It was also noted that this report did not examine thickness changes of associated musculature more closely connected with the postural mechanical effects of SMT, such as the changes in lumbar multifidus following the treatment interventions.

By the authors’ own admission, their results also indicated that the sample size might have been too small for this type of study. The current data could not provide reasonable estimates of expected outcomes in order to prognosticate future studies or to provide sufficient extrapolative measures.

Additional References:

  1. Hodges P et al. Preparatory Trunk Motion Accompanies Rapid Upper Limb Movement. Exp Brain Res. 1999, 124: 69-79.
  2. Hodges P, Richardson C. Contraction of the Abdominal Muscles Associated with Movement of the Lower Limb. Phys Ther. 1997, 77:132-142.
  3. Hodges P, Richardson C. Feed-forward Contraction of Transfers of Dominance Is Not Influenced by the Direction of Our Movement. Exp Brain Res. 1997, 114: 362-370.
  4. Hodges P, Richardson C. Relationship between Limb Movement Speed and Associated Contraction of the Trunk Muscles. Ergonomics. 1997, 40; 1220-1230.
  5. Hodges P, Richardson C. Transversus Abdominis And the Superficial of Domino Muscles Are Controlled Independently in a Postural Task. Neurosci Lett. 1999, 265: 91-94.
  6. O’Sullivan P et al. Evaluation of Specific Stabilizing Exercises in the Treatment of Chronic Low Back Pain with Radiologic Diagnosis of Spondylitis and Spondylolisthesis. Spine 1997, 22; 2959-2967.
  7. O'Sullivan P et al. Altered Abdominal Muscle Recruitment in Patients with Chronic Back Pain Following a Specific Exercise Intervention. J Orthop Sports Phys Ther. 1998, 27: 114-124.
  8. Richardson C et al. Therapeutic Exercise for Lumbopelvic Stabilization: A Motor Control Approach for the Treatment and Prevention of Low Back Pain (Second Edition) London, UK: Churchill Livingstone, 2004.
  9. Gill N, Teyhan D. Improved Contraction of the Transversus Abdominis Immediately Following Spinal Manipulation: a Case Study Using Real-Time Ultrasound Imaging. Man Ther. 2007, 12: 280-285.
  10. Henry S, Westervelt K. The Use of Real-Time Ultrasound Feedback in Teaching Abdominal Hollowing Exercises to Healthy Subjects. J Ortho Sports Phys Ther. 2005, 35: 338-345.
  11. Koppenhaver S et al. Reliability of Rehabilitative Ultrasound Imaging of the Transversus Abdominis and Lumbar Multifidus Muscles. Arch Phys Med Rehabil. 2009, 90: 87-94.
  12. Hides J et al. Ultrasound Imaging Assessment of Abdominal Muscle Function during Drawing in of the Abdominal Wall: An Intrerater Reliability Study. J Ortho Sports Phys Ther. 2007, 37: 480-486.
  13. Teyhen D et al. The Use of Ultrasound Imaging of the Abdominal Drawing in Maneuver in Subjects with Low Back Pain. J Ortho Sports Phys Ther. 2005, 35: 346-355.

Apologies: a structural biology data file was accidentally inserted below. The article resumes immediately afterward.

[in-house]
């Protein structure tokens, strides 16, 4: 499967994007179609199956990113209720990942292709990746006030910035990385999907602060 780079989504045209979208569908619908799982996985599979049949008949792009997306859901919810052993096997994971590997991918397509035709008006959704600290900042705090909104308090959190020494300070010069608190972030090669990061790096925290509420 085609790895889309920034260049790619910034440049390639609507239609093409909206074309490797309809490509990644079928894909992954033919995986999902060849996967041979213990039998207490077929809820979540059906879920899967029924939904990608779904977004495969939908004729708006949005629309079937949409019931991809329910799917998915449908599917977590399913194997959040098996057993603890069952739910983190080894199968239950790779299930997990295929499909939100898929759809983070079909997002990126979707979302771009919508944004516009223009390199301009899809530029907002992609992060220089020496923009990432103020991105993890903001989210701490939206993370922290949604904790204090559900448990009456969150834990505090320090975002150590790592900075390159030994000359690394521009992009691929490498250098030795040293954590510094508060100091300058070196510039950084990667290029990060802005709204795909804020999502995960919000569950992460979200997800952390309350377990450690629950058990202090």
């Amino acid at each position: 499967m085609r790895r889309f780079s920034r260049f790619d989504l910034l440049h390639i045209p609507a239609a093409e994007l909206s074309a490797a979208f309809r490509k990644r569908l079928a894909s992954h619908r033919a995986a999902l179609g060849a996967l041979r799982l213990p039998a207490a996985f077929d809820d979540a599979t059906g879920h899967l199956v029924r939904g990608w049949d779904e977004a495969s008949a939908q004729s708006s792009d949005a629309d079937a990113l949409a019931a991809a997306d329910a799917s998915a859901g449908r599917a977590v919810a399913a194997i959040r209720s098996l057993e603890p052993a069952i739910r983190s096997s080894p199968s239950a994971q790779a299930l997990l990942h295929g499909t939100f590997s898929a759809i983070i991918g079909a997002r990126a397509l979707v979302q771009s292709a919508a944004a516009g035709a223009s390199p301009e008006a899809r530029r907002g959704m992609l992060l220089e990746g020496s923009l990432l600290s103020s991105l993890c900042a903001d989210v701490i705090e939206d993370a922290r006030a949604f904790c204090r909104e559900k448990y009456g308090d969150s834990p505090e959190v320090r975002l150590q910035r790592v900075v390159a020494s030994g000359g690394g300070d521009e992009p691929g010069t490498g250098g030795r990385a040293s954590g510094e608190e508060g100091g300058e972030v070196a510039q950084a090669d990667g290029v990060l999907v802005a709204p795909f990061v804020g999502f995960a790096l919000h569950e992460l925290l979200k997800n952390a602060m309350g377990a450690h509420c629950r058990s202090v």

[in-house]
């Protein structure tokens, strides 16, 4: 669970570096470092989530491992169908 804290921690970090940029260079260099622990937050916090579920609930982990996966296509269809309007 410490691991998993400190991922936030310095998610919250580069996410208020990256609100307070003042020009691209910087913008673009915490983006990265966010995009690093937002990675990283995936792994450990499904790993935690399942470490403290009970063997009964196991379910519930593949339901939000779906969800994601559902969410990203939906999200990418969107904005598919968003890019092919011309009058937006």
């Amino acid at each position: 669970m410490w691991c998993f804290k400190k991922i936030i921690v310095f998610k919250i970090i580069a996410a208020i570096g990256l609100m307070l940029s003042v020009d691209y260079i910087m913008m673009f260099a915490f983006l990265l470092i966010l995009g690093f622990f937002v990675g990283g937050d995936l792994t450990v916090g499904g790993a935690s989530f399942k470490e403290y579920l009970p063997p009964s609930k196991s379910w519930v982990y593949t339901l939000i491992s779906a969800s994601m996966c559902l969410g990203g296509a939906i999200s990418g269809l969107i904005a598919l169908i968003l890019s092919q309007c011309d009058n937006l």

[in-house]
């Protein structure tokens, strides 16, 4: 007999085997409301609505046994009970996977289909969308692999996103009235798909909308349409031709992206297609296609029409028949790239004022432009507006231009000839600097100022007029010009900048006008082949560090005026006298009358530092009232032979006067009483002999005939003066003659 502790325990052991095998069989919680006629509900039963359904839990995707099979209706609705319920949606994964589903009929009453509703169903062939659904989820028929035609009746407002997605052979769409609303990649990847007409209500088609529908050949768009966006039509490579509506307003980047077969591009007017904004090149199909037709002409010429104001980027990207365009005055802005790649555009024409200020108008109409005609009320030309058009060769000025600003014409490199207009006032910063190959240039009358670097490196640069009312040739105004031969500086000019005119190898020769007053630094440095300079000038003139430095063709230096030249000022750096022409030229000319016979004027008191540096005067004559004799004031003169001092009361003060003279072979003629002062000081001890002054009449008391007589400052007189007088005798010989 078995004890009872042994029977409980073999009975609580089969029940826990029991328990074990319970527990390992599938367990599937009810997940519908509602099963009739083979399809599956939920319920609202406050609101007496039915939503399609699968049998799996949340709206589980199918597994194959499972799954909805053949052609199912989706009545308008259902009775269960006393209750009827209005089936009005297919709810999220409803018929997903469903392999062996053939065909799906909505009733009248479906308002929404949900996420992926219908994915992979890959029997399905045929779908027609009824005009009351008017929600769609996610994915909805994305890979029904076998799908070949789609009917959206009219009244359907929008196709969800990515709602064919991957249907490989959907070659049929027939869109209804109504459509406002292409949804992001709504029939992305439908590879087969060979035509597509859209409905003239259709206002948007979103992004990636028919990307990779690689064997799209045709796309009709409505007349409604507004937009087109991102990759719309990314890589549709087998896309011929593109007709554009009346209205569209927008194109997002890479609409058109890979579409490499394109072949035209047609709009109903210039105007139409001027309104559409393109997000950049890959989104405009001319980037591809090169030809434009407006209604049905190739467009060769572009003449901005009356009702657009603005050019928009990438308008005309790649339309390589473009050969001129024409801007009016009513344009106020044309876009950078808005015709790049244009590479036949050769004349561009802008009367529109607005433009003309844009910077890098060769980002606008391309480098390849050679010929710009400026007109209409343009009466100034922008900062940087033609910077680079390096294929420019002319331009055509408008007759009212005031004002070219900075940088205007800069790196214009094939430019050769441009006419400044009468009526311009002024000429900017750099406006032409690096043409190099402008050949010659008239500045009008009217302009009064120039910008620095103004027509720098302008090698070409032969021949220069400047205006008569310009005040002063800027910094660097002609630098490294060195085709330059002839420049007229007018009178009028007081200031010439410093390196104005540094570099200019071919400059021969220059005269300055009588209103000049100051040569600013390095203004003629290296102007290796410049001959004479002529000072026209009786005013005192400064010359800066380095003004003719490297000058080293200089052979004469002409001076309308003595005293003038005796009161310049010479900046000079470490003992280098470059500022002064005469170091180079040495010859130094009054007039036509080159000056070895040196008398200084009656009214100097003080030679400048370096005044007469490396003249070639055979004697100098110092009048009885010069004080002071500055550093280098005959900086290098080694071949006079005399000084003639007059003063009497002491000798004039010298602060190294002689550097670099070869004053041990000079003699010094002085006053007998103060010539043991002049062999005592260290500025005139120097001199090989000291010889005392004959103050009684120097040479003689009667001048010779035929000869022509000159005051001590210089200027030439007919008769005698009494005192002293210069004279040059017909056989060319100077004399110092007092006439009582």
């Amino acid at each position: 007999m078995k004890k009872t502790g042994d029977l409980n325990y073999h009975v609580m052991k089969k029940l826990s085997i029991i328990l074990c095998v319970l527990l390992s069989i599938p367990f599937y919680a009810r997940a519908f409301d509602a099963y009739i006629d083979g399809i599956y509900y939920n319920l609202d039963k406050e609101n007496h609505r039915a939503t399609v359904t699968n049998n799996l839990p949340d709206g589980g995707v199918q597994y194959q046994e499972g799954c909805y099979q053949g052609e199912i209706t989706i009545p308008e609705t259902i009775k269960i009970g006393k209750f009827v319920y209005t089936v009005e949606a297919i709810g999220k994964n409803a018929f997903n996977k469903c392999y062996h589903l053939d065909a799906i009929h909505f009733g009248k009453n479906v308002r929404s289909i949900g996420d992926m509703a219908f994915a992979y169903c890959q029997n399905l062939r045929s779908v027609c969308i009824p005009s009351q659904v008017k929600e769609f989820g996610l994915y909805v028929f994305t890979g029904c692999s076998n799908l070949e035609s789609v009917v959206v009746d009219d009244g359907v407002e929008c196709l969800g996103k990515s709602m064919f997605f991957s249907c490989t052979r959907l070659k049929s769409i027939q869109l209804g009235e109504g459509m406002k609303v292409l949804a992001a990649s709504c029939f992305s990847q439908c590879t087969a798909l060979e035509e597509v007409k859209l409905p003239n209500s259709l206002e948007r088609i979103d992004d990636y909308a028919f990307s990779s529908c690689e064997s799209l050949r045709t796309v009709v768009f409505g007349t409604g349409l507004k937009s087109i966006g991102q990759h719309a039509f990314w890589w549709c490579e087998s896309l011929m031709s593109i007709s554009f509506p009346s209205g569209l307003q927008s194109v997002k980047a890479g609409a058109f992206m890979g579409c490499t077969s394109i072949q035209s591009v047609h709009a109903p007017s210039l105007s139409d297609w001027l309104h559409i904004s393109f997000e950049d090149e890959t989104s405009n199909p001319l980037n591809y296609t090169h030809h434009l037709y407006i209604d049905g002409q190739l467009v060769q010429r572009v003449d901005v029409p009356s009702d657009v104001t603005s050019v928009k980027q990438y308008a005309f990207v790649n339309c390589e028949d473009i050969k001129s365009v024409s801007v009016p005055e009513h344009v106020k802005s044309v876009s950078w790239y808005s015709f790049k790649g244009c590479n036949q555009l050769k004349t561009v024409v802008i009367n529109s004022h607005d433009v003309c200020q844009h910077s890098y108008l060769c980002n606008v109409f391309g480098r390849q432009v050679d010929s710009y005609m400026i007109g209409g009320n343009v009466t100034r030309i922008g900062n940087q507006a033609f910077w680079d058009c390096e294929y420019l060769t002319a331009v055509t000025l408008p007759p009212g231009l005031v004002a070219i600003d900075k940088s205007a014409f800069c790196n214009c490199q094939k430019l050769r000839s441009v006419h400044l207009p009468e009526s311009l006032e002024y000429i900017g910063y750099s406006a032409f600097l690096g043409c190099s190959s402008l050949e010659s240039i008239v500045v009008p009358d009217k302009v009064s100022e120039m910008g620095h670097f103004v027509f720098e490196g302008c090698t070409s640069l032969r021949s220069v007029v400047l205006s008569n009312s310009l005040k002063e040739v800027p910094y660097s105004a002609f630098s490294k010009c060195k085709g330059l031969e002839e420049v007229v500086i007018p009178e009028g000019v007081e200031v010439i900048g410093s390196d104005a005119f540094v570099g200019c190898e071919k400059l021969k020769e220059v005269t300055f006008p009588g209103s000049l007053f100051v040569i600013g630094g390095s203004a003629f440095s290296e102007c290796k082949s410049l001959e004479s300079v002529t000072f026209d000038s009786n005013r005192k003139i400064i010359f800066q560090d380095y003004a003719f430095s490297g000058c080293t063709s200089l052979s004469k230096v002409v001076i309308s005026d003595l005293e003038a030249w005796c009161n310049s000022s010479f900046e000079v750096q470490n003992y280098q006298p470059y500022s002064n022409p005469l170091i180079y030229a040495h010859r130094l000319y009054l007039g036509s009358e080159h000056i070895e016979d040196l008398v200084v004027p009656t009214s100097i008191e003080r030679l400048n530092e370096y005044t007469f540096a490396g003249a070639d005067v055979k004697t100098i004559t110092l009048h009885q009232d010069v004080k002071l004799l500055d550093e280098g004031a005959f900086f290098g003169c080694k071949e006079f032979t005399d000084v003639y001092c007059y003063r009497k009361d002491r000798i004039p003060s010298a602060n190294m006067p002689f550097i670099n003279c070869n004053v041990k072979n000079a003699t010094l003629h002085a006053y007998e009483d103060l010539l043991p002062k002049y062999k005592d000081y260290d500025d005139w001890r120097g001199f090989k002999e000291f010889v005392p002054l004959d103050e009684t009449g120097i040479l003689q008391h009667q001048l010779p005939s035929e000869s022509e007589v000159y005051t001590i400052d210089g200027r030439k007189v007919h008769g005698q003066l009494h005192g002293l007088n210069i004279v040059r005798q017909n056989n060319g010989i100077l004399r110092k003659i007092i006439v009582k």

14. Maitland G et al. Maitland's Vertebral Manipulation (7th Edition). Philadelphia, PA: Elsevier Butterworth-Heinemann, 2005.
  15. Herzog W et al. Electromyographic Responses of Back and Limb Muscles Associated with Spinal Manipulative Therapy. Spine 1999, 24: 146-152.
  16. Murphy B et al. Sacroiliac Joint Manipulation Decreases the H-Reflex. Electromyogr Clin Neurophysiol. 1995, 35: 87-94.
  17. Pickar J. Neurophysiological Effects of Spinal Manipulation. Spine J. 2002, 2: 357-371.
  18. Raney N et al. Observed Changes in Lateral Abdominal Muscle Thickness after Spinal Manipulation: A Case Series Using Rehabilitative Ultrasound Imaging. J Ortho Sports Phys Ther. 2007, 37: 472-479.
  19. Bialosky J et al. The Mechanisms of Manual Therapy in the Treatment of Musculoskeletal Pain: a Comprehensive Model. Man Ther. 2009, 14: 531-538.
  20. Bialosky J et al. The Influence of Expectation on Spinal Manipulation Induced Hypoalgesia: An Experimental Study and Normal Subjects. BMC Musculoskelet Disord. 2008, 9: 19.
  21. Fernandez C et al. Immediate Effects On Pressure Pain Threshold Following a Single Cervical Spine Manipulation in Healthy Subjects. J Orthop Sport Phys Ther. 2007, 37: 325-329.
  22. Fryer G et al. The Effect of Manipulation and Mobilization on Pressure Pain Thresholds in the Thoracic Spine. J Osteopath Med. 2004, 7: 8-14.
  23. Oliveria-Campelo, N et al. The Immediate Effects of Atlanto-Occipital Joint Manipulation and Suboccipital Muscle Inhibition Technique on Active Mouth Opening and Pressure Pain Sensitivity over Latent      Myofascial  
  24. Trigger Points in the Masticatory Muscles. L Orthop Sports Phys Ther. 2010, 40: 310-317.
  25. Ruis M et al. Changes in Pressure Pain Sensitivity in Latent Myofascial Trigger Points in the Upper Trapezius Muscle after a Cervical Spine Manipulation in Pain-Free Subjects. JMPT. 2007, 30: 578-583.
  26. Terrett A, Vernon, H. Manipulation and Pain Tolerance. A Controlled Study of the Effect of Spinal Manipulation on Paraspinal Cutaneous Pain Tolerance Levels. Am J Phys Med. 1984, 63: 217-225.
  27. McMeeken J et al. The Relationship between EMG and Change in Thickness of Transversus Abdominis. Clin Biomech. 2004, 19: 337-342.
  28. Hodges P et al. Measurement of Muscle Contraction with Ultrasound Imaging. Muscle Nerve. 2003, 27: 682-692.